Both the liberal political establishment, represented by the Kennedy administration, and the youth counterculture that arose in its wake started the period from 1960 to 1980 with a broader sense of purpose than the narcissistic pursuit of self-fulfillment. The administrators of Kennedy’s New Frontier, filled with hubris, saw their mission as saving the world from communism. The more idealistic members of the Kennedy administration hoped to usher in an America freed from segregation and poverty.
Meanwhile, counterculture youths saw a world poisoned with militarism and corrupted by the undemocratic dominance of wealthy, straight, Protestant, English-speaking Anglo men. They fought to create a world in which African Americans, Mexican Americans, Native Americans, women, gays and the poor would have a voice. Both sets of idealists looked outward to make the world a better place rather then inward for self-justification.
Two overlapping journeys in the summer of 1969 illustrate these separate, Homeric quests for a better world: the Apollo 11 moon landing on July 20, 1969 and the staging of the Woodstock Music and Art Fair in upstate New York, August 15-18. For millions of Americans the manned moon landing marked the emotional highlight of a difficult, often depressing decade, a rare moment of unity in a divisive time. A party atmosphere surrounded Cape Kennedy in Brevard County on Florida’s east coast on the morning of July 16. About 1 million visitors flocked to the launch site. Counterculture youths had dubbed as “happenings” their large gatherings to share emotional experiences stimulated by mood-altering chemicals. The Apollo launch was a “happening” for the older generation.
“From Titusville to Melbourne, thousands of cars converged on huge regions stretching as far west as Orlando,” author Dan Parry wrote. “With the freeways blocked by the worst jams in Florida’s history, some drivers used the wrong side of the road since no-one was headed in the opposite direction. Only the wealthy, or well-connected, managed to avoid the crowds by arriving in private aircraft, and then boarding one of the hundreds of boats choking the Banana River.
Thousands of people, who were settled among their barbecues, beer coolers and bottles of pop, were either lounging around or else trying out their cameras, telescopes and binoculars.” Elsewhere, space tourists set up tents and camper vans or cooled off at the local bars where a “‘lift-off martini’ would set you back $1.25, while for those who really wanted to live it up there was the ‘moonlander’ consisting of crème de menthe, crème de cacao, vodka, soda, and a squeeze of lime, topped with an American flag.”
Inside the space center, officials set up bleachers for establishment celebrities and important officials including former President Johnson, the first man to fly solo across the Atlantic, Charles Lindbergh, and “Tonight Show” host Johnny Carson. NASA set up a “press enclosure” for 3,500 reporters from around the world.
Many African Americans were offended that all the Mercury, Gemini and Apollo astronauts had been white, but even more by the fact that black school children lived in crumbling urban neighborhoods with deteriorating schools while the federal government wasted money on what they saw as space tourism and the terrible misadventure in Vietnam. The Rev. Ralph Abernathy, who became president of the Southern Christian Leadership Conference following the assassination of Martin Luther King, Jr., led 100 protestors to the gates of the Kennedy Space Center, to protest what he saw as badly misplaced priorities. The money spent on Moon landings, he said, should instead be used to feed the poor. NASA officials invited Abernathy into the VIP section to watch the liftoff. But even Abernathy, there to protest, found himself overwhelmed by the drama.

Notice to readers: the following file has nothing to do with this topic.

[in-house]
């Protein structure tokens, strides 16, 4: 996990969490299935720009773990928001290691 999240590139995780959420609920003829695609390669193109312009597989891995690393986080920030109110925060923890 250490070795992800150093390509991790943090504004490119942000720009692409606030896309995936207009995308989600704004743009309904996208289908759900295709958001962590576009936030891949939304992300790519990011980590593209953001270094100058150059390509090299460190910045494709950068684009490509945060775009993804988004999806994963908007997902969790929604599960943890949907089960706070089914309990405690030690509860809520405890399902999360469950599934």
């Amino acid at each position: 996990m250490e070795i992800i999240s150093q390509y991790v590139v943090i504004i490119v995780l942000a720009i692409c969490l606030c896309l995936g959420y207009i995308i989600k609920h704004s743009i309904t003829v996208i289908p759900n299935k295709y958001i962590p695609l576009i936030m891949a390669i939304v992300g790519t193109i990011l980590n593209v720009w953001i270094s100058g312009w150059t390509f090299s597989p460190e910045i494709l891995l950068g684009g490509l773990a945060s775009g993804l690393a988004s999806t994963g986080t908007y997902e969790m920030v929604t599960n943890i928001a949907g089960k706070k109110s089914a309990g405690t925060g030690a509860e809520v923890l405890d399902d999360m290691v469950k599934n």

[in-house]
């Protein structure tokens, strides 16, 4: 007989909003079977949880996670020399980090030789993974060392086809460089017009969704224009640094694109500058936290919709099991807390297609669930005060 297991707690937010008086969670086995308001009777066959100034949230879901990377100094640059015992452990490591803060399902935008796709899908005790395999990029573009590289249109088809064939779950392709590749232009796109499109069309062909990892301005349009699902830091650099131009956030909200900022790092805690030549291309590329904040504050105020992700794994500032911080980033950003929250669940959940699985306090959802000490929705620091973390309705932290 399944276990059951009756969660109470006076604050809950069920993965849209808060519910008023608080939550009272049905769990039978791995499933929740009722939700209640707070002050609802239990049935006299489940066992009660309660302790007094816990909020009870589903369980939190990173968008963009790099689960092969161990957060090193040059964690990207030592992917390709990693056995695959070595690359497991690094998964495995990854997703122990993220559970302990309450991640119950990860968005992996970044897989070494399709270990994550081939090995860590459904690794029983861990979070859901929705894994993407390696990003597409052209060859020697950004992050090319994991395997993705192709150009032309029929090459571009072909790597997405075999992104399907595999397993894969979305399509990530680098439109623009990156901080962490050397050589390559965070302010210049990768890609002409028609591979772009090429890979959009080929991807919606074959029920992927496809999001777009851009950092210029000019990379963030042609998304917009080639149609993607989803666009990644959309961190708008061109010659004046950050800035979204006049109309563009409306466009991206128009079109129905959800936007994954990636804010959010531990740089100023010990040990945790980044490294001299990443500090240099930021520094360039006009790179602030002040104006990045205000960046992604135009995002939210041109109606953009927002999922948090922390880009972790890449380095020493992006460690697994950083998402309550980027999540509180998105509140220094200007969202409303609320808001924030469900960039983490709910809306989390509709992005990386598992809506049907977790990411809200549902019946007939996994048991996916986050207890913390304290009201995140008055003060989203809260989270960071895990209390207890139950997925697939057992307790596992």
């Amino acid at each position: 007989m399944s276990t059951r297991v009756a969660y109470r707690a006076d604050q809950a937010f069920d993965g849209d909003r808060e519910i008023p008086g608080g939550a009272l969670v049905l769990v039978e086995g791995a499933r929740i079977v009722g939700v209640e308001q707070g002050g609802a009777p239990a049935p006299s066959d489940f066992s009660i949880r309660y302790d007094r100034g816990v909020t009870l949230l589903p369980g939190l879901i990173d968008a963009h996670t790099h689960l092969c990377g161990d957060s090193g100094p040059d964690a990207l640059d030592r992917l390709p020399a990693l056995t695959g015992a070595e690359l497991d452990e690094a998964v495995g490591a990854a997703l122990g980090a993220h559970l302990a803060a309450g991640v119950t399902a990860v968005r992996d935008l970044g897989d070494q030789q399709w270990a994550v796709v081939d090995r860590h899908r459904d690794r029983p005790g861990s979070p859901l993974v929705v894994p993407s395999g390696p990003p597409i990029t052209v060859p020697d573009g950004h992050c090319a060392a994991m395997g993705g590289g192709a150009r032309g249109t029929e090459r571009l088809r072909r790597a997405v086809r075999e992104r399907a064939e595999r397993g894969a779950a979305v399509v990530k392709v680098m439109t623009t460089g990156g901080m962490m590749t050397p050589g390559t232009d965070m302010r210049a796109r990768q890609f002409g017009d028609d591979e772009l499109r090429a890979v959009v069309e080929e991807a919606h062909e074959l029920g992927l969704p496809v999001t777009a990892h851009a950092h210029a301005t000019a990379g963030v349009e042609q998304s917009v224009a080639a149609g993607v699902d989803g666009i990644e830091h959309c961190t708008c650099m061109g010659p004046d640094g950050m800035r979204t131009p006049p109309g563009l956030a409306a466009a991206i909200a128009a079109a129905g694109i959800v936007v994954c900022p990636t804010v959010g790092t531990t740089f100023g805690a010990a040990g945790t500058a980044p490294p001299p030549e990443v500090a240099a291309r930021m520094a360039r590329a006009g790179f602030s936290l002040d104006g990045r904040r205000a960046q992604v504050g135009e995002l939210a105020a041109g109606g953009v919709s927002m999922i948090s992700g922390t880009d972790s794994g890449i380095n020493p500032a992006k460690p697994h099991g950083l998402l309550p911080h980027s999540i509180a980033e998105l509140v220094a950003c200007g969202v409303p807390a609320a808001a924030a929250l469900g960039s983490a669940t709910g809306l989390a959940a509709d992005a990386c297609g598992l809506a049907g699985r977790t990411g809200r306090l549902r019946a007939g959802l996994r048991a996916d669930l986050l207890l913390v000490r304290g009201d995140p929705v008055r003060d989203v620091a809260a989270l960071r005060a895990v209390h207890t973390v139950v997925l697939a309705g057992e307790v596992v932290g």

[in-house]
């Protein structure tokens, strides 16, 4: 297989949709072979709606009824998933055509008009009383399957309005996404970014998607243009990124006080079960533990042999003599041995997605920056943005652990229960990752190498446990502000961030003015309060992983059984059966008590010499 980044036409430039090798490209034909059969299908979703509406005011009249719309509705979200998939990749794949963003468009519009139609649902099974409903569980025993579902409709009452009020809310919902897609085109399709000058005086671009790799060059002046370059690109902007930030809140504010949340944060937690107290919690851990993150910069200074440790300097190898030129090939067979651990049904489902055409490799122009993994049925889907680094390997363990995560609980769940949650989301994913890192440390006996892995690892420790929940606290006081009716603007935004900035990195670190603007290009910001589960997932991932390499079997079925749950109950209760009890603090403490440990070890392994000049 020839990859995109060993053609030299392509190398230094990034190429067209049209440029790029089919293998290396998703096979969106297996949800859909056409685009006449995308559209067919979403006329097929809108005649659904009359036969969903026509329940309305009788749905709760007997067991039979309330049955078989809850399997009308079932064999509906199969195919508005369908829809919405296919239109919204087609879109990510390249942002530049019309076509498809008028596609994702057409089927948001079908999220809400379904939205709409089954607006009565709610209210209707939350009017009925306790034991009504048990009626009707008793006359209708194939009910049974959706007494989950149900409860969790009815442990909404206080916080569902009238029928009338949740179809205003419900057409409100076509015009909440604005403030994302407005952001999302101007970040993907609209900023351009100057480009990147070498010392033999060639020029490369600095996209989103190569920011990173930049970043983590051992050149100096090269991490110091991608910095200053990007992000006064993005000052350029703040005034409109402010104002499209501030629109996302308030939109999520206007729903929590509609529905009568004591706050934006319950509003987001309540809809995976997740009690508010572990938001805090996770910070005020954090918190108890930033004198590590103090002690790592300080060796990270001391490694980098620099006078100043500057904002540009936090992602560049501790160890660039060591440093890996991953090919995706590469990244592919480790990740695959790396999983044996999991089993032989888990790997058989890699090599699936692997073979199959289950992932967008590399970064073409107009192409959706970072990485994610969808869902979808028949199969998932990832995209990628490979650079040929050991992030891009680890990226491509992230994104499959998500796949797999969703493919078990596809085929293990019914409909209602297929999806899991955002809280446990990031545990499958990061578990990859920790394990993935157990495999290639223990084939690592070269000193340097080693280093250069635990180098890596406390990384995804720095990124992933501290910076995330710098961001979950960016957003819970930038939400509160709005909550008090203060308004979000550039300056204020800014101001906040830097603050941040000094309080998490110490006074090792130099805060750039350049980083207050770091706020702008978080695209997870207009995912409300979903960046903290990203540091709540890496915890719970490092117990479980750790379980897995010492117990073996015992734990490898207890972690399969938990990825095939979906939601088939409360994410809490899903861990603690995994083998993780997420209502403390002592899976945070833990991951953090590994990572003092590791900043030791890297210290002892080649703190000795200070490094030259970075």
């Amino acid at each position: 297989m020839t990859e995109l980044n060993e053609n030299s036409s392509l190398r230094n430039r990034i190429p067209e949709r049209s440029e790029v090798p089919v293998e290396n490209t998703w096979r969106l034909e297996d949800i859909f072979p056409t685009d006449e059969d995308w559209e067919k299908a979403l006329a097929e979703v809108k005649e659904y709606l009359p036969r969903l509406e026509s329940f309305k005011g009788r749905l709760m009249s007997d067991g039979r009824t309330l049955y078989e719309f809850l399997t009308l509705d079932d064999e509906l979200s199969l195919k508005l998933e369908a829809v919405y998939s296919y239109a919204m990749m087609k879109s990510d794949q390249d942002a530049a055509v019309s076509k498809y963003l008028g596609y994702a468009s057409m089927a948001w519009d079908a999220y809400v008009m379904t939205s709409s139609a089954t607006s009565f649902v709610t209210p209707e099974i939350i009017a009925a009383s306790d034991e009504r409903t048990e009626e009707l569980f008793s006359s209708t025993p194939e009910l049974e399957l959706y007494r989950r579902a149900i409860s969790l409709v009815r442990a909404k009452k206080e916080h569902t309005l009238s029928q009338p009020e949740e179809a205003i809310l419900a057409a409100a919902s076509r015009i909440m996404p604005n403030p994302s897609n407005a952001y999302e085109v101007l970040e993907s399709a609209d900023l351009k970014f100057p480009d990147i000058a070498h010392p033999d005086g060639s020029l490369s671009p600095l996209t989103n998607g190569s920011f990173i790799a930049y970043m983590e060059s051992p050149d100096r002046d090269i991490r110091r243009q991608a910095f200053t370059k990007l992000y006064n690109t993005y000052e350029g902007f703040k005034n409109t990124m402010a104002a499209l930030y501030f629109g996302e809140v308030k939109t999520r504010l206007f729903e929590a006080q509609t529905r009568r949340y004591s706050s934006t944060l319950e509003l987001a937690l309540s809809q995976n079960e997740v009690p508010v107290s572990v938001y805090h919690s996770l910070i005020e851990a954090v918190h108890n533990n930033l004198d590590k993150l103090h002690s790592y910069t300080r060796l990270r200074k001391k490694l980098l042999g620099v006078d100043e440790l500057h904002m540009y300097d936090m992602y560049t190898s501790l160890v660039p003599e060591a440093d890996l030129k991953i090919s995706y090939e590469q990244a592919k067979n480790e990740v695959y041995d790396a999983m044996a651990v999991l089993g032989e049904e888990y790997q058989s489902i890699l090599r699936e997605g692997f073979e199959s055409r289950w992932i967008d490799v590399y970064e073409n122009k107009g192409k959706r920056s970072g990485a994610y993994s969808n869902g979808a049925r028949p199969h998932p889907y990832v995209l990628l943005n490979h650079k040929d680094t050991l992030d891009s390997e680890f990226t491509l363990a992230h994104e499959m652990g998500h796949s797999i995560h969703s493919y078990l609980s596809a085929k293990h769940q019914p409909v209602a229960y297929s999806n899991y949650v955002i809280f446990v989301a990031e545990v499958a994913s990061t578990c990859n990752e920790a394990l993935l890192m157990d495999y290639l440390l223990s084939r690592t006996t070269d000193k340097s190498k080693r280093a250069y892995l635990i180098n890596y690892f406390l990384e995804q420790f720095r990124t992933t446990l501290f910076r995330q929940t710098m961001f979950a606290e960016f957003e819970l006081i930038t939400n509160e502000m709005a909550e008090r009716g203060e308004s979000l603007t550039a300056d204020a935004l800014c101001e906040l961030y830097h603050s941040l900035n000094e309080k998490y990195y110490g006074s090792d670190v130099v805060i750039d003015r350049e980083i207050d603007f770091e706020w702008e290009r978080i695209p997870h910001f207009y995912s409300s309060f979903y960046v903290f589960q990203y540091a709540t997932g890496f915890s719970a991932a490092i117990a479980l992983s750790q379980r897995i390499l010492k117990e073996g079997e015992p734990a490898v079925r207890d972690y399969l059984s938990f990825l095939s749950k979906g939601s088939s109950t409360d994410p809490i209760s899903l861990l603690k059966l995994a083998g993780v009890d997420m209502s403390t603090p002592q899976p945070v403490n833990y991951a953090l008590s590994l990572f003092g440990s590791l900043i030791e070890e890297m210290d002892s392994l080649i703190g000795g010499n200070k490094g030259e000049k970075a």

He considered himself “one of the proudest Americans as I stood on this soil.” Later, after a moment of reflection, his ambivalence returned. “There’s a great deal of joy and pride,” he said, “For that particular moment and second I really forgot the fact that we have so many hungry people in the United States of America . . . This is really holy ground. And it will be more holy once we feed the hungry, care for the sick, and provide for those who do not have houses.”
About 600 million people around the world, 20 percent of the Earth’s population, watched on television or listened on the radio when Armstrong announced at 4:18 p.m. EST on July 20 that “The Eagle has landed.” When an announcer at Yankee Stadium in New York informed the crowd of the Eagle’s touchdown, the crowd of 16,0000 let out a whoop of celebration, belting out “The Star-Spangled Banner.” In Britain, television networks provided their first all-night broadcast, allowing audiences there to see the landing live.
Apollo lunar modules would land on the Moon five more times between November 14, 1969 and December 19, 1972 (because of dangerous mechanical problems, the Apollo 13 mission had to be cut short before it reached the moon). By this point television audiences had grown bored with the moonwalks and few paid attention to the last lunar voyage, Apollo 17. The last mission in the series, Apollo 18, was scrubbed due to objections to the Moon program’s continuing high costs.
Always controversial, when the Apollo program ended in 1972, it had cost the taxpayers $25.4 billion, or about $129 billion in 2011 dollars. That amounted to, when adjusted for inflation, $11.7 billion a mission at a cost of about $630 per person in the U.S. Many scientists believe that more information could have been obtained at less expense with unmanned craft. Nevertheless, lunar rocks and soil brought back to Earth by the astronauts have provided solid evidence supporting the “giant impact theory” concerning the Moon’s origins. According a Mars-sized object collided with the Earth early in its history and that scattered debris from this impact, through gravity, coalesced to create the Moon.